It shall be the policy of the United States to conduct research, development, demonstration, and commercial applications to provide for the scientific, engineering, and commercial infrastructure necessary to ensure that the United States is competitive with other countries in providing fusion energy for its own needs and the needs of other countries, including by demonstrating electric power or hydrogen production for the United States energy grid using fusion energy at the earliest date.
(1) In general
Not later than 180 days after August 8, 2005, the Secretary shall submit to Congress a plan (with proposed cost estimates, budgets, and lists of potential international partners) for the implementation of the policy described in subsection (a) in a manner that ensures that—
(A)existing fusion research facilities are more fully used;
(B)fusion science, technology, theory, advanced computation, modeling, and simulation are strengthened;
(C)new magnetic and inertial fusion research and development facilities are selected based on scientific innovation and cost effectiveness, and the potential of the facilities to advance the goal of practical fusion energy at the earliest date practicable;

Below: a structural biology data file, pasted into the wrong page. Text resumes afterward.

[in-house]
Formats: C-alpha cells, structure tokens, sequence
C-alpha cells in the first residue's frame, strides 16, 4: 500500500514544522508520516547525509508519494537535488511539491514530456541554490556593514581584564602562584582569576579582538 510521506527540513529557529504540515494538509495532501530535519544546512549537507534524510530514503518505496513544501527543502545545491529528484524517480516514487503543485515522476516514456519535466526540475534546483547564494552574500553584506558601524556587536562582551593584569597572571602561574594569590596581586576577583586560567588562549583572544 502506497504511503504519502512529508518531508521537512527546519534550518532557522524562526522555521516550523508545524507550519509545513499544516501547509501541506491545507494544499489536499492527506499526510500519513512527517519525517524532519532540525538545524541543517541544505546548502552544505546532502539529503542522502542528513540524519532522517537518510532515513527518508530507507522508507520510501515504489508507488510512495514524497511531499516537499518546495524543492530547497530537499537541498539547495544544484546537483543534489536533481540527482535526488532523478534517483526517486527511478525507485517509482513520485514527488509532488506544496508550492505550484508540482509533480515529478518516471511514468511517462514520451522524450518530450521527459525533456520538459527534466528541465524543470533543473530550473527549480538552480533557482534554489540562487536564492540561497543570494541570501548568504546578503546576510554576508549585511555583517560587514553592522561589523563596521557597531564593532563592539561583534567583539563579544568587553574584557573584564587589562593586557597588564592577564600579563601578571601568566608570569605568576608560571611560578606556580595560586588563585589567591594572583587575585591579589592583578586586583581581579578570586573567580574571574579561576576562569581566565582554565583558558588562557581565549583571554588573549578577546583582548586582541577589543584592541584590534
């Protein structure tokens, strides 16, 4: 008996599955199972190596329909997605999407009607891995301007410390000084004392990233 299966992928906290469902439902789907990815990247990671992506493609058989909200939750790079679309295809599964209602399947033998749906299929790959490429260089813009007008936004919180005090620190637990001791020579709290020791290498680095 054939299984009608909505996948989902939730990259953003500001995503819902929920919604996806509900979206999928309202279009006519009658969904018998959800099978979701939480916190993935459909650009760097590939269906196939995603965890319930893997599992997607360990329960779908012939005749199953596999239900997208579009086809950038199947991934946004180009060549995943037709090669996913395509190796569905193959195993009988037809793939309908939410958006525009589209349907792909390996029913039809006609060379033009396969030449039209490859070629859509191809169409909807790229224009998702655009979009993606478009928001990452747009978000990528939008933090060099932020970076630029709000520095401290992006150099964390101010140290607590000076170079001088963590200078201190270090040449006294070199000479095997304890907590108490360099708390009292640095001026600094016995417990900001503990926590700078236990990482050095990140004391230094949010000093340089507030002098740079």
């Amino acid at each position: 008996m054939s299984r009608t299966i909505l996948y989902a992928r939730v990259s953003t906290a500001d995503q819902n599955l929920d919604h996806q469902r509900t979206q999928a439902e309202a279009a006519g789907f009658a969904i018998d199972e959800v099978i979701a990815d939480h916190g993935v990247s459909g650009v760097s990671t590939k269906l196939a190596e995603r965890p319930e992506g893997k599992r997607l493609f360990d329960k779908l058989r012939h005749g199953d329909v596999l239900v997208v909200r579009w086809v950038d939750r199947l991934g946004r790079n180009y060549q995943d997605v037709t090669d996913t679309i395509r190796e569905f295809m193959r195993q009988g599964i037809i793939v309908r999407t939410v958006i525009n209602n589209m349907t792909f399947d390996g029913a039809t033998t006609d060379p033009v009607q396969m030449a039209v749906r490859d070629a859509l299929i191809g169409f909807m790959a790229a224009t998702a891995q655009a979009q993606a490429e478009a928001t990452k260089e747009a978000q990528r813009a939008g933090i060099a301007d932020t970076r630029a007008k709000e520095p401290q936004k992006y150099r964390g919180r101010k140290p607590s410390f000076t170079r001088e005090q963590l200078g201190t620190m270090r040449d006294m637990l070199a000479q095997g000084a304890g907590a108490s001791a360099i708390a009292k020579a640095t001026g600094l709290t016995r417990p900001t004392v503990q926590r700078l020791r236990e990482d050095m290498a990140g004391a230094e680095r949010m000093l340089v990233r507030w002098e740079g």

(D)facilities that are selected are funded at a cost-effective rate;
(E)communication of scientific results and methods between the fusion energy science community and the broader scientific and technology communities is improved;
(F)inertial confinement fusion facilities are used to the extent practicable for the purpose of inertial fusion energy research and development;
(G)attractive alternative inertial and magnetic fusion energy approaches are more fully explored; and
(H)to the extent practicable, the recommendations of the Fusion Energy Sciences Advisory Committee in the report on workforce planning, dated March 2004, are carried out, including periodic reassessment of program needs.
(2) Costs and schedules
The plan shall also address the status of and, to the extent practicable, costs and schedules for—